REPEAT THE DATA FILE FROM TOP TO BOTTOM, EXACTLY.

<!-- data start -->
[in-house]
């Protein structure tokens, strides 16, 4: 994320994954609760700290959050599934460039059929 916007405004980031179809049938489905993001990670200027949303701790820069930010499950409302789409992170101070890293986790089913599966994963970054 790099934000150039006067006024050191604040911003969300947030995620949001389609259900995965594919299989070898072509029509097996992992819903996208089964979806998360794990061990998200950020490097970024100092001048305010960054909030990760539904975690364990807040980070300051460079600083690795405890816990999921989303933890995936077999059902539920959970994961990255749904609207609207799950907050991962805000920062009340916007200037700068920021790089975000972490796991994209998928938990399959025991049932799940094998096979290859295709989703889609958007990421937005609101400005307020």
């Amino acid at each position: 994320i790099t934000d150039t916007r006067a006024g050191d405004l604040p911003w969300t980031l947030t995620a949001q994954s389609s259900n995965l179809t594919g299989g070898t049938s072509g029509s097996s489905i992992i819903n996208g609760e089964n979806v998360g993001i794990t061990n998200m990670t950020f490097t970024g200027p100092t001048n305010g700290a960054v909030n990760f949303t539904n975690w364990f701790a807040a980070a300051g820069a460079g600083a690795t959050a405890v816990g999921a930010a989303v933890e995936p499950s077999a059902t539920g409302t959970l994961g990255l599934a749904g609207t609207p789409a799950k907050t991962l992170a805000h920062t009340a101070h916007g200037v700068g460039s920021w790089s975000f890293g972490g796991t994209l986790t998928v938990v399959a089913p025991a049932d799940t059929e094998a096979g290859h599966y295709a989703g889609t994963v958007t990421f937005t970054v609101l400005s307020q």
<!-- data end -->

[in-house]
């Protein structure tokens, strides 16, 4: 994320994954609760700290959050599934460039059929 916007405004980031179809049938489905993001990670200027949303701790820069930010499950409302789409992170101070890293986790089913599966994963970054 790099934000150039006067006024050191604040911003969300947030995620949001389609259900995965594919299989070898072509029509097996992992819903996208089964979806998360794990061990998200950020490097970024100092001048305010960054909030990760539904975690364990807040980070300051460079600083690795405890816990999921989303933890995936077999059902539920959970994961990255749904609207609207799950907050991962805000920062009340916007200037700068920021790089975000972490796991994209998928938990399959025991049932799940094998096979290859295709989703889609958007990421937005609101400005307020």
């Amino acid at each position: 994320i790099t934000d150039t916007r006067a006024g050191d405004l604040p911003w969300t980031l947030t995620a949001q994954s389609s259900n995965l179809t594919g299989g070898t049938s072509g029509s097996s489905i992992i819903n996208g609760e089964n979806v998360g993001i794990t061990n998200m990670t950020f490097t970024g200027p100092t001048n305010g700290a960054v909030n990760f949303t539904n975690w364990f701790a807040a980070a300051g820069a460079g600083a690795t959050a405890v816990g999921a930010a989303v933890e995936p499950s077999a059902t539920g409302t959970l994961g990255l599934a749904g609207t609207p789409a799950k907050t991962l992170a805000h920062t009340a101070h916007g200037v700068g460039s920021w790089s975000f890293g972490g796991t994209l986790t998928v938990v399959a089913p025991a049932d799940t059929e094998a096979g290859h599966y295709a989703g889609t994963v958007t990421f937005t970054v609101l400005s307020q």